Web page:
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    (Original post by lalilou)
    If you want to do Physics at University, most universities will ask for HL Maths. But if not, stick to what you have.

    Talking from experience, HL Maths is a massive leap from GCSE Maths (even if you're a top dog right now). This is because in comparison to other countries around the world, the English Education system is a bit behind with its maths, and the IB is international, so it doesn't take that into account. Countries such as Spain, Greece and China tackle GCSE-level Maths at a much earlier stage of their education.

    On the other hand SL Maths is a bit more manageable. Also, for HL Physics, you won't need anything more than the SL Maths ability. In terms of mathematical problems, they're much less challenging than HL Maths.

    If you're looking at it from a 'which one can I get more out of' perspective, then I think you'd benefit much more from, say, a 7 in SL Maths, than a 3 in HL Maths

    Also, the difference between HL English and SL English is not as significant. There is more content and one more essay assignment, but you don't really feel the leap from HL to SL as much. And personally, I'm a big fan of English HL, so I would recommend it! However, I think that you'll be getting the new syllabus, which is quite different, so not sure whether maybe the new syllabus will make a bigger significance between SL and HL English.

    While on the topic of syllabus changes, the French B syllabus is changing for your year-group too, which makes me assume that that will also change for German. And it's going to become incredibly challenging, especially at HL. Lots of literature-based assessment, and generally of a much higher level than A-level German.

    Thought I'd add that in, in case it prompts you to consider taking German down to SL and Maths up to HL (if you want to do Physics at uni or something). Although you said you'd rather not do that, if you end up in a school with a bad German teacher, as well as a new, more challenging syllabus, you might find that to be the recipe for a fail. Whereas with English it's a bit easier to excel independently, through reading critical essays etc.

    Anyway, good luck! I'm sorry to say that you're about to embark on a horrible 2 years, which will make you wish you'd just stuck to a-levels. Prepare to have to say a lot of 'no's to 18th birthday invitations. I had to miss two of my best friends' 18ths because I had my Italian Final Oral the following day of one, and my EE deadline the following day of the other.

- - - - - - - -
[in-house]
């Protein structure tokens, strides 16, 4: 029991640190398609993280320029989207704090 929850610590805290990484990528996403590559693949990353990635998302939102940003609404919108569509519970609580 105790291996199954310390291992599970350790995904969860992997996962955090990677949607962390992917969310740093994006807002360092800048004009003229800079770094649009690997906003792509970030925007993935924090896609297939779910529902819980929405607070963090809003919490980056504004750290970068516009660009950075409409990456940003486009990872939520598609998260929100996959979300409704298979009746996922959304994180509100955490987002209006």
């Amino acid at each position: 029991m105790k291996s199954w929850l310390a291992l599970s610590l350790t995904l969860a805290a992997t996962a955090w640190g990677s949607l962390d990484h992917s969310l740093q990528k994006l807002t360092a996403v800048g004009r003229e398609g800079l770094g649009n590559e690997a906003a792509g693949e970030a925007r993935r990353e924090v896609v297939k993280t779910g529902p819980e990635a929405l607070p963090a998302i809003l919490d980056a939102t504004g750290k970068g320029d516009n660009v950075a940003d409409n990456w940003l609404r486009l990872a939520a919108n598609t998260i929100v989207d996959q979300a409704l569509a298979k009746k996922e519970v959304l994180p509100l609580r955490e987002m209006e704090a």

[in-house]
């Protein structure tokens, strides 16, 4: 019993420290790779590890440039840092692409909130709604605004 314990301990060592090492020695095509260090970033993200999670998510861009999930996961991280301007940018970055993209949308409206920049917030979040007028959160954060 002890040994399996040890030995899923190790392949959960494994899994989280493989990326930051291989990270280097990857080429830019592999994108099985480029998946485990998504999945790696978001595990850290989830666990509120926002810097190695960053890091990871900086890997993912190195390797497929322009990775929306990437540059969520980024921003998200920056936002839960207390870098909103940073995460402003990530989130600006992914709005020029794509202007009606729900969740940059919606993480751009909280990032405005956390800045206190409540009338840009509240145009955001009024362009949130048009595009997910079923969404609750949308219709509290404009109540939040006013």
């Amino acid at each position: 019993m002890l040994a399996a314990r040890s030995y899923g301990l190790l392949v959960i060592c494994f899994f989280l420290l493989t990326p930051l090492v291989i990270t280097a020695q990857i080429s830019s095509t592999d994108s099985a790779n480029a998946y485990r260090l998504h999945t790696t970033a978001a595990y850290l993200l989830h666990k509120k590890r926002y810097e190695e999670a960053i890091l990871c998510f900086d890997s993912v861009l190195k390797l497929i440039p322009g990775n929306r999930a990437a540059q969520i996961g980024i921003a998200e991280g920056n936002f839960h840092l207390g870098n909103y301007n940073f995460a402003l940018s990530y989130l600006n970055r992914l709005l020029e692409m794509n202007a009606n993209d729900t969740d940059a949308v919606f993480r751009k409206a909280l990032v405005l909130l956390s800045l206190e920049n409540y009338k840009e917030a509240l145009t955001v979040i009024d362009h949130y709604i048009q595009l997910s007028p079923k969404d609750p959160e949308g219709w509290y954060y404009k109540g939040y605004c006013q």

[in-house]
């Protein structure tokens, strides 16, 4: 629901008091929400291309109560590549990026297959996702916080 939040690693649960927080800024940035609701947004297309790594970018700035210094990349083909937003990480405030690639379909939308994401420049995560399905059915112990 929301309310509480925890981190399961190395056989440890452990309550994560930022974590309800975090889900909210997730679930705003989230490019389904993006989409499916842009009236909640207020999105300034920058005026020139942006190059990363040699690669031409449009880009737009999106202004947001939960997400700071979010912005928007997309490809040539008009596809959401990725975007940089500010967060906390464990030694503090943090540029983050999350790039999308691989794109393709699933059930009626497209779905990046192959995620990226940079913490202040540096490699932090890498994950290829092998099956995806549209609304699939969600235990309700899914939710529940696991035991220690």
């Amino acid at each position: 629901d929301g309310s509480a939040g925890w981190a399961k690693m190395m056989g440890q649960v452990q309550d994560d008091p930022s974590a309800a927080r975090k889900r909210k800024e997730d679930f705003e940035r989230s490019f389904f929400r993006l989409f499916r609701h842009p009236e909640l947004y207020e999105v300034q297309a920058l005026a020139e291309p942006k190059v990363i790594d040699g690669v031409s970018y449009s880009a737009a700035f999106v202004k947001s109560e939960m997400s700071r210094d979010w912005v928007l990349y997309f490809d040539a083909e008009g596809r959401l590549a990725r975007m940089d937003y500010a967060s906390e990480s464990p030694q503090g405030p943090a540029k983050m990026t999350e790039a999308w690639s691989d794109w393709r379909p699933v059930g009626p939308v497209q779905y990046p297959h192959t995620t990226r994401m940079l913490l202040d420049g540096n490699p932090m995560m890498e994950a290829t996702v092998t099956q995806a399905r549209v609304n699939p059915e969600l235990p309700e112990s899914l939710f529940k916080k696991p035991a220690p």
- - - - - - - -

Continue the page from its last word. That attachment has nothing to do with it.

Great POST, this i guess is the reality. People need to realize that GCSE and IB are far from each other, so the STEP from GCSE to IB is huge and some people struggle as they think it is easy like GCSE when your teachers explains everything in detail, in the IB, particularly at my school teachers dont do much they expect us to work and get good grades !

    (Original post by Cesium)
    Yeah, I agree with you, I have been looking for good universities for aeronautical engineering and all of them require HL Maths. EVEN some unis require just Maths, so I am guessing for engineering Maths is even more required than a Science subject !
    Yeah, of course. Engineering is basically really applied maths.


    If you want to do anything phyics maths realted then choose HL. studies no becuas eeven [hyics is more detailed than studies. Methods is fine. But again its how well you cope with the subject and what you like doing/ want to do.
    • Thread Starter

    Sorry about the late response - my internet has been broken a while...

    Thanks everyone for your advice - after much thought I have decided to go with HL Physics and SL Maths, because doing HL Maths would mean that I'd have to drop a subject down to SL that I really loved... and I don't REALLY love Maths. :P

    Also, I think the chance that I do Physics at uni is probably less than me doing German or something else, so HL Maths wouldn't be vital anyway.

    Thanks again everyone!

    i realized this year that with HL math, i was able to SEE how the equations given in the textbook were formed, rather than taking them for granted by the authors. seeing applications of calculus (HL math y1) in HL physics let me truly appreciate the power of maths.

    rant done
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